Kimbell Art Museum
The Kimbell Art Museum officially opened on October 4, 1972. The Kimbell Art Foundation, which owns and operates the Museum, had been established in 1936 by Kay and Velma Kimbell, together with Kay’s sister and her husband, Dr. and Mrs. Coleman Carter. Early on, the Foundation collected mostly British and French portraits of the eighteenth and nineteenth centuries. By the time Mr. Kimbell died in April 1964, the collection had grown to 260 paintings and 86 other works of art, including such singular paintings as Hals’s Rommel-Pot Player, Gainsborough’s Portrait of a Woman, Vigée Le Brun’s Self-Portrait, and Leighton’s Portrait of May Sartoris. Motivated by his wish “to encourage art in Fort Worth and Texas,” Mr. Kimbell left his estate to the Foundation, charging it with the creation of a museum. Mr. Kimbell had made clear his desire that the future museum be “of the first class,” and to further that aim, within a week of his death, his widow, Velma, contributed her share of the community property to the Foundation.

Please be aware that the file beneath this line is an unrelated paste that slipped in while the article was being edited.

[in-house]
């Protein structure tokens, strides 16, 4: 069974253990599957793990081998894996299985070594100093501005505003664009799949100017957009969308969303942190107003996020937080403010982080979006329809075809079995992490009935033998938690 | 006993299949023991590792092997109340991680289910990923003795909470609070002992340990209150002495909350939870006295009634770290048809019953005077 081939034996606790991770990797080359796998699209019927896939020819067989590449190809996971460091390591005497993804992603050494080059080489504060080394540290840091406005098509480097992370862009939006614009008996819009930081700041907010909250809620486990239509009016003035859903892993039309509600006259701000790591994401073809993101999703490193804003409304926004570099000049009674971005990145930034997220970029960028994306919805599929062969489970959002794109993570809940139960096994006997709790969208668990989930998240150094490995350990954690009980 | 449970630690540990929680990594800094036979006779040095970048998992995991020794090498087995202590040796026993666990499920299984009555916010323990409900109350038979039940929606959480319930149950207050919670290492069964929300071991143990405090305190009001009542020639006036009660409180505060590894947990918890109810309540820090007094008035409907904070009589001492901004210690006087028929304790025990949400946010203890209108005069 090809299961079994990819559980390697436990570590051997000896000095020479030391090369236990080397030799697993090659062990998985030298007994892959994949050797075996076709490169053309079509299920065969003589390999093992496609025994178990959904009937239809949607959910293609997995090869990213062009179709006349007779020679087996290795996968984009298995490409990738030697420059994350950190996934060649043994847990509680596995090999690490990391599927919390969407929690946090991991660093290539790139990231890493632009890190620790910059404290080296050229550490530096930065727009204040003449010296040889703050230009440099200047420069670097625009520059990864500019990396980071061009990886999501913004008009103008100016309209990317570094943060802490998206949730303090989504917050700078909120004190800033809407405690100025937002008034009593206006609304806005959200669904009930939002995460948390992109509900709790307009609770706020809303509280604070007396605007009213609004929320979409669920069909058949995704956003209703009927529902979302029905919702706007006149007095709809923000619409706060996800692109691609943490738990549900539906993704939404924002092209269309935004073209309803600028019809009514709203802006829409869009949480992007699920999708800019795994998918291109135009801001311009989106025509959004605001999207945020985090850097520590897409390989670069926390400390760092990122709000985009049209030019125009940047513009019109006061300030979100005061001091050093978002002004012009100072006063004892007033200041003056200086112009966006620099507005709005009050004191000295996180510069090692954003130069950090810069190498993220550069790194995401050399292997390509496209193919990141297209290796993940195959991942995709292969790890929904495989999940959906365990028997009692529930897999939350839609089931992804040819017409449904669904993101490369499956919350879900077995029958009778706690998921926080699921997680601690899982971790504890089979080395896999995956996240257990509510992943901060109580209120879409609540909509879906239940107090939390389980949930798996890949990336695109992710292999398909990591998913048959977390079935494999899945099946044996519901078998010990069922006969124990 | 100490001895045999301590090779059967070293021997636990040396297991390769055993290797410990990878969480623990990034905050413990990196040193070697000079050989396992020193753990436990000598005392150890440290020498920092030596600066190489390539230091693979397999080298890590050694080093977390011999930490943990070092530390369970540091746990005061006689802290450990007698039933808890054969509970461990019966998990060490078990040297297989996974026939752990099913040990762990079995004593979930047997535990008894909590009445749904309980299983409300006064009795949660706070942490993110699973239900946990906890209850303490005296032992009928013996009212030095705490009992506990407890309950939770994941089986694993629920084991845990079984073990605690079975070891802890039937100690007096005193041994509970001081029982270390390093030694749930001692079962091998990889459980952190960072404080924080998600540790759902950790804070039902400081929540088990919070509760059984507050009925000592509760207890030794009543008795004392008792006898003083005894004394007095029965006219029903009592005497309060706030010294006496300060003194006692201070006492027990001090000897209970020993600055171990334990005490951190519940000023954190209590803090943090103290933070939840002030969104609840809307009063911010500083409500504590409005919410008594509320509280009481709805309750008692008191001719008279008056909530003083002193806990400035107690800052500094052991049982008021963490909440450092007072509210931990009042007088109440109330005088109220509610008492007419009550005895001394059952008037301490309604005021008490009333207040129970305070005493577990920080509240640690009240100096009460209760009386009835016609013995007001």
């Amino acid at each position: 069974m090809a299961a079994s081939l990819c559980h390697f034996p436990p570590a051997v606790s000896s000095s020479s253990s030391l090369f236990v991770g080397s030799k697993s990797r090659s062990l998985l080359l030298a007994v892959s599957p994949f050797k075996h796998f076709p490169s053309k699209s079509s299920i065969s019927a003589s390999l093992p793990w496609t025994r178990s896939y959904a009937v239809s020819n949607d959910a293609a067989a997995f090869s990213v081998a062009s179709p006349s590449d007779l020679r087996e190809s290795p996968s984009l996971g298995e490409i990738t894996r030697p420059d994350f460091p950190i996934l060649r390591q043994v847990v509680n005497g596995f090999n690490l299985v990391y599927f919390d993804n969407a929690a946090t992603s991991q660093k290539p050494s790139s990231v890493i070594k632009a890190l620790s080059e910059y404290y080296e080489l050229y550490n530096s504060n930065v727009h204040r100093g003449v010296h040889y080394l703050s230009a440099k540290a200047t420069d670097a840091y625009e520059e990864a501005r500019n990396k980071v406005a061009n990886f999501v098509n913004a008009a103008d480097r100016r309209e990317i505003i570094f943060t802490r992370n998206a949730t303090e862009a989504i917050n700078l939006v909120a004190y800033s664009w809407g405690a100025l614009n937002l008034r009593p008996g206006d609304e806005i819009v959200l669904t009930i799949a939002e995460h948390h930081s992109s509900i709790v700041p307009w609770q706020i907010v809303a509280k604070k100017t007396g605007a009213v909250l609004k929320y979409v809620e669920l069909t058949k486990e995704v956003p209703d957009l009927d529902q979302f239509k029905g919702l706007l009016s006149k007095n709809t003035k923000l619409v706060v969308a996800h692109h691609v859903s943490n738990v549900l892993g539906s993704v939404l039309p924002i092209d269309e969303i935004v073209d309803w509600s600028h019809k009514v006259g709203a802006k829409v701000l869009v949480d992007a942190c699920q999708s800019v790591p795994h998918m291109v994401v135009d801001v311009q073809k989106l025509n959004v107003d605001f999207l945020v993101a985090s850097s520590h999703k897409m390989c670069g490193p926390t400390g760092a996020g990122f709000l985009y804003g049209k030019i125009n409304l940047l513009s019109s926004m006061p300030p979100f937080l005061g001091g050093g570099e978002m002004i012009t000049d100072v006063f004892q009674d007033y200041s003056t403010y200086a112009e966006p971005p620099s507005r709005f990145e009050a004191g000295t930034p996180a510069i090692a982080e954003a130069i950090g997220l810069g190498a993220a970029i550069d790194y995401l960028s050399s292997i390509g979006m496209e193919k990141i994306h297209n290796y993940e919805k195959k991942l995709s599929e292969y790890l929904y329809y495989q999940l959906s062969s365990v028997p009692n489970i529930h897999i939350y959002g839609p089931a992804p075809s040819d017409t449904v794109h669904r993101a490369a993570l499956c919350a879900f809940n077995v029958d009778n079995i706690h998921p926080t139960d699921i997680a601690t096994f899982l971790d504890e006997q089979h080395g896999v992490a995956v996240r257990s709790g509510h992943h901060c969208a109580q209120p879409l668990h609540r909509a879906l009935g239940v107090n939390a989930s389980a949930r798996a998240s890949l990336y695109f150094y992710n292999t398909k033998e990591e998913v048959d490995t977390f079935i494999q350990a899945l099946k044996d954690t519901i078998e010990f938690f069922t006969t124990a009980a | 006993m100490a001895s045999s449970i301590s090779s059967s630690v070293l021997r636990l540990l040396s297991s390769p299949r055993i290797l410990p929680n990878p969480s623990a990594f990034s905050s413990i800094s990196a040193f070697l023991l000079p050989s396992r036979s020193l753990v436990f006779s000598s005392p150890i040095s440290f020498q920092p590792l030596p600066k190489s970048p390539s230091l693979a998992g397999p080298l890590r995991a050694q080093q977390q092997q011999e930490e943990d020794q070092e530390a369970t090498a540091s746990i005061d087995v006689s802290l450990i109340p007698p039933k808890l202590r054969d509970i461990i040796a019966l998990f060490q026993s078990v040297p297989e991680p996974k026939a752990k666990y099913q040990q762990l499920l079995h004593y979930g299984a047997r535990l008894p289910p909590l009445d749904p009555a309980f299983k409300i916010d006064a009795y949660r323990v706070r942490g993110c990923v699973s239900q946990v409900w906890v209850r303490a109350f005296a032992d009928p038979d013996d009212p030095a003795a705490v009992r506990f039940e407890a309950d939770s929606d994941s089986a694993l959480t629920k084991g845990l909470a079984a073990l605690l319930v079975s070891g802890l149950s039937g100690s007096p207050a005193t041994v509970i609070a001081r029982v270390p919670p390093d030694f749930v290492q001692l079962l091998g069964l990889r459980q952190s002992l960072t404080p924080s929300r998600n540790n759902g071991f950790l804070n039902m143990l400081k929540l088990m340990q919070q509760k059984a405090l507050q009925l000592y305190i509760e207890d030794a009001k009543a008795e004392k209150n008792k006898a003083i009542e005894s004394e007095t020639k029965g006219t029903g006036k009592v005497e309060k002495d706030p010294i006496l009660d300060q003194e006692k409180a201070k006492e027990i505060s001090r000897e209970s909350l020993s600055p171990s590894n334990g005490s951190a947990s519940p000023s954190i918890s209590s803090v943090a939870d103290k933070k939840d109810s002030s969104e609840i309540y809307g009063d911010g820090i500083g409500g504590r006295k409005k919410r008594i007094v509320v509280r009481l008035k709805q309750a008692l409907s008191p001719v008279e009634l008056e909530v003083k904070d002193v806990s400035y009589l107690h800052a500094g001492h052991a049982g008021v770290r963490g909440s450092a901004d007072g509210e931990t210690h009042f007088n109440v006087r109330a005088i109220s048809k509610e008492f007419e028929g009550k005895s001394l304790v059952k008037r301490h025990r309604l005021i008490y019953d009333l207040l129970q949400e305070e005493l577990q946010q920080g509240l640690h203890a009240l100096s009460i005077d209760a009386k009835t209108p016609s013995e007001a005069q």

Acquisitions of the first decade (1965–75) included several works that today rank among the treasures of the collection: Monet’s Point de la Hève at Low Tide; Bellini’s Christ Blessing; an eighth-century Maya stone panel depicting the Presentation of Captives; and Picasso’s classic Cubist painting of 1911, Man with a Pipe. A pre-Angkor-period bronze Bodhisattva Maitreya from Prakhonchai, Thailand, was the first acquisition made during Brown’s tenure and the first work of Asian art to enter the collection.
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